GPS monitoring of structures in real-time: Recent advances

Mehmet Çelebi1, Will Prescott1, Ross Stein1, Ken Hudnut1, Steve Wilson2
1U.S. Geological Survey, Menlo Park, CA 94025, USA.
Tel. : +1-415-329-5623,
Fax: +1-415-329-5163,
E-mail: celebi@usgs.gov
2Leica GPS, 23868 Hawthorne Blvd., Torrence, CA 90505, USA

Relative displacements used to assess stress and drift conditions of structures are difficult to measure directly. Accelerometers are the most common instruments used to monitor structural systems during earthquakes or strong winds but to arrive at displacements requires processing including double integration. In most cases, such processing does not take place in real-time or near real-time because of requisite steps including choice of filters for signal processing. These choices could introduce errors at periods relevant to structural response.

However, recent advances in Global Positioning System (GPS) technology recording at 10 Hz allows reliable monitoring of long-period structures such as suspension or cable-stayed bridges and tall buildings. GPS units with a capability of resolving motion at the centimeter level ( 1 cm for horizontal, 2 cm for vertical accuracy) with 10 Hz sampling rates are now available off-the-shelf from several manufacturers. The majority of tall buildings (2040 stories or more) are flexible steel framed structures whose fundamental period (T, in seconds) can be estimated with the empirical formula T = 0.1 N, where N is the number of stories of a building. Thus, the frequencies corresponding to the fundamental periods of most buildings over 20 stories are 1020 times the Nyquist frequency of the sampling, which is sufficient to accurately assess its average drift ratio.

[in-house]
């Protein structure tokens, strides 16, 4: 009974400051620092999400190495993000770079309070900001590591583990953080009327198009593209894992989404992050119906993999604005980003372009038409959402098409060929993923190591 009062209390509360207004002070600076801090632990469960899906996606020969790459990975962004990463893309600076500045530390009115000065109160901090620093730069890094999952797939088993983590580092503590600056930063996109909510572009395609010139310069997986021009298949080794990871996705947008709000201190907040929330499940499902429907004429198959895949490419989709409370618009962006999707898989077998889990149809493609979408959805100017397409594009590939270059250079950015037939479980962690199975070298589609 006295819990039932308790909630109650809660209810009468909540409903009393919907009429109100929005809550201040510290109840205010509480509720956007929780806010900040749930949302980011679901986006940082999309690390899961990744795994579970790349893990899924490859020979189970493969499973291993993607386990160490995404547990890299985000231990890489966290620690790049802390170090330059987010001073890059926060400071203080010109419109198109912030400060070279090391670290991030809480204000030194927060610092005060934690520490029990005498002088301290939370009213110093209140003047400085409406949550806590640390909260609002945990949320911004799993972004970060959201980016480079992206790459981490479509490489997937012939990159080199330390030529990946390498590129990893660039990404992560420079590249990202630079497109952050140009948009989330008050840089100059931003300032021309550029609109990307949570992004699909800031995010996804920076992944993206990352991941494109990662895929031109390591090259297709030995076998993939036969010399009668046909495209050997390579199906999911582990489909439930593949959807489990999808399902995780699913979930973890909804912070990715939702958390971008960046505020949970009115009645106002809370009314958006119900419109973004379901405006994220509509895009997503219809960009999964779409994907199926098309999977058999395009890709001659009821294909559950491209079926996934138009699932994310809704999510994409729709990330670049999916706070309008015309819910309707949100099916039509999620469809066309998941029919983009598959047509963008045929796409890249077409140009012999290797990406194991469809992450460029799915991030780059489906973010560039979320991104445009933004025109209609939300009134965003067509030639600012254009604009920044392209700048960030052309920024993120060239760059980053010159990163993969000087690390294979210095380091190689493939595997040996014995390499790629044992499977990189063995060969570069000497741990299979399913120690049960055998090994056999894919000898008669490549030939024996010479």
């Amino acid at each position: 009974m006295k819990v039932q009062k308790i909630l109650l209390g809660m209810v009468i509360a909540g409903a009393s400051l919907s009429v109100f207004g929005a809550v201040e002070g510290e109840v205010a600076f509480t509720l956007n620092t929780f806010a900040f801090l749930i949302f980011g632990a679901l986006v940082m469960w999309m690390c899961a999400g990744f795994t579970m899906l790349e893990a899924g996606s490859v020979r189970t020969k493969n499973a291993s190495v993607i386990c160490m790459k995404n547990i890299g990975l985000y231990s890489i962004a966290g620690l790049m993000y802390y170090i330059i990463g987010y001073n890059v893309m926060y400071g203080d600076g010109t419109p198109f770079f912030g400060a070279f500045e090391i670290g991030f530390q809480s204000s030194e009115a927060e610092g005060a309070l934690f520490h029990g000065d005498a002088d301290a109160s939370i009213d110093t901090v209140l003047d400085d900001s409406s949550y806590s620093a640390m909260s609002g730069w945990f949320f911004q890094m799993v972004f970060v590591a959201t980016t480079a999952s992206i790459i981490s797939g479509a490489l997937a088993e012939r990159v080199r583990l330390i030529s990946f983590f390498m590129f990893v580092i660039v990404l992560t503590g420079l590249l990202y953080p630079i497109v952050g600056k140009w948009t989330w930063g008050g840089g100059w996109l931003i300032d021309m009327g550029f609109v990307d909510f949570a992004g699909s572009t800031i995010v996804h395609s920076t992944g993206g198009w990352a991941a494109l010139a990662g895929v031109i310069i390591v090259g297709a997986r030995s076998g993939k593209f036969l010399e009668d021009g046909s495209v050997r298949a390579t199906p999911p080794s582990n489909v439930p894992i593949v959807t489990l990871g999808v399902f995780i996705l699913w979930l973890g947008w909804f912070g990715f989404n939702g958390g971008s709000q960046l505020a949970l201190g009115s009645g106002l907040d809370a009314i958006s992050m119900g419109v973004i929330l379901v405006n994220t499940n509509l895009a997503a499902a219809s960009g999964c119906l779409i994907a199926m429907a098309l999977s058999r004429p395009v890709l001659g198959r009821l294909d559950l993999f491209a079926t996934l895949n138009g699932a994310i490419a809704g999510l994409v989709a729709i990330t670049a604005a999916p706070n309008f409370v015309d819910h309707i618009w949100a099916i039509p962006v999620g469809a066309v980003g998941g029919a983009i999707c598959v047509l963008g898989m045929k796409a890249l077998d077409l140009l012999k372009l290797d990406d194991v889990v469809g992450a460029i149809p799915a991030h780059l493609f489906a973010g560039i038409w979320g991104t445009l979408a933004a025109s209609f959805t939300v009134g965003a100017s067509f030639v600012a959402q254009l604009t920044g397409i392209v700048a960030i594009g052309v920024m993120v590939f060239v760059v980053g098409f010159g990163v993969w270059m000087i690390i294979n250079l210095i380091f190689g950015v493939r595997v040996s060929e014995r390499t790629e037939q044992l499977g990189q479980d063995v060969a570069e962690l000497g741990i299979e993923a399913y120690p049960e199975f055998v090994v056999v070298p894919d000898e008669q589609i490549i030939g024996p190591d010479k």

In this paper, we discuss the scientific justification and feasibility of using GPS technology to monitor long-period structures. We describe an experiment simulating the response of a tall building. The results indicate that sampling at 10 Hz provides a clear and accurate response history from which drift ratios and dynamic characteristics of the specimen can be derived. The paper discusses in detail how data recorded from tall buildings monitored with GPS units can be used by engineers and building owners or managers to assess the building performance during extreme motions caused by earthquakes and strong winds, by establishing threshold displacements or drift ratios and identifying changing dynamic characteristics. Such information can then be used to secure public safety and/or take steps to improve the performance of the building.